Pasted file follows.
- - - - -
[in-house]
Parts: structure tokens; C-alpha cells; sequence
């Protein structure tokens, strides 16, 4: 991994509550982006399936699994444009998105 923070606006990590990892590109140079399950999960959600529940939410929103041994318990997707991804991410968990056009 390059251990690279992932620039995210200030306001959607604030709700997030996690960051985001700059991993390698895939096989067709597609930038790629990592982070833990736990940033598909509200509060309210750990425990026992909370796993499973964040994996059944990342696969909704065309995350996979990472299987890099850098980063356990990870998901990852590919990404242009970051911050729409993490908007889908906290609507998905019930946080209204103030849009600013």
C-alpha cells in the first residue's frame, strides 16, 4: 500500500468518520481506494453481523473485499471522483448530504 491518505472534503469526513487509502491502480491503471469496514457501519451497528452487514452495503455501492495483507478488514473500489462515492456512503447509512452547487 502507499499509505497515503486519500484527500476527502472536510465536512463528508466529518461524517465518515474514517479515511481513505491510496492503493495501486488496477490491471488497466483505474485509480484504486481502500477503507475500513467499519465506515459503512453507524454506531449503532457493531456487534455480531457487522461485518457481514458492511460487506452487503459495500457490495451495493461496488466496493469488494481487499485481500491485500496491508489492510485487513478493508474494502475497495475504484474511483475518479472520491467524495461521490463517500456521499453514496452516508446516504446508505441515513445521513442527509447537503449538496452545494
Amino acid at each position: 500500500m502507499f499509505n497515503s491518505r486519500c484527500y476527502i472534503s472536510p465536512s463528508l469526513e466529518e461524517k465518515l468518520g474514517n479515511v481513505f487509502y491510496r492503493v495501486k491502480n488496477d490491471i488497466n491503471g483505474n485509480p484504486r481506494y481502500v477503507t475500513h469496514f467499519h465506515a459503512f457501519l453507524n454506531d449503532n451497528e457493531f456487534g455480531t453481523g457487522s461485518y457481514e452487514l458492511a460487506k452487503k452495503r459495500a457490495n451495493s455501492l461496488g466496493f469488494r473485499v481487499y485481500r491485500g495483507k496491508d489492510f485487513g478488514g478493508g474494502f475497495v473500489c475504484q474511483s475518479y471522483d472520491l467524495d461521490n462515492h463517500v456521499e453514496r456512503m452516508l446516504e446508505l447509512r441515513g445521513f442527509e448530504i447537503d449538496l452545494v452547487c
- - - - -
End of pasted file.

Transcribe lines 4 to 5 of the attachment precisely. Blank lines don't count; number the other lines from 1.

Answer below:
C-alpha cells in the first residue's frame, strides 16, 4: 500500500468518520481506494453481523473485499471522483448530504 491518505472534503469526513487509502491502480491503471469496514457501519451497528452487514452495503455501492495483507478488514473500489462515492456512503447509512452547487 502507499499509505497515503486519500484527500476527502472536510465536512463528508466529518461524517465518515474514517479515511481513505491510496492503493495501486488496477490491471488497466483505474485509480484504486481502500477503507475500513467499519465506515459503512453507524454506531449503532457493531456487534455480531457487522461485518457481514458492511460487506452487503459495500457490495451495493461496488466496493469488494481487499485481500491485500496491508489492510485487513478493508474494502475497495475504484474511483475518479472520491467524495461521490463517500456521499453514496452516508446516504446508505441515513445521513442527509447537503449538496452545494
Amino acid at each position: 500500500m502507499f499509505n497515503s491518505r486519500c484527500y476527502i472534503s472536510p465536512s463528508l469526513e466529518e461524517k465518515l468518520g474514517n479515511v481513505f487509502y491510496r492503493v495501486k491502480n488496477d490491471i488497466n491503471g483505474n485509480p484504486r481506494y481502500v477503507t475500513h469496514f467499519h465506515a459503512f457501519l453507524n454506531d449503532n451497528e457493531f456487534g455480531t453481523g457487522s461485518y457481514e452487514l458492511a460487506k452487503k452495503r459495500a457490495n451495493s455501492l461496488g466496493f469488494r473485499v481487499y485481500r491485500g495483507k496491508d489492510f485487513g478488514g478493508g474494502f475497495v473500489c475504484q474511483s475518479y471522483d472520491l467524495d461521490n462515492h463517500v456521499e453514496r456512503m452516508l446516504e446508505l447509512r441515513g445521513f442527509e448530504i447537503d449538496l452545494v452547487c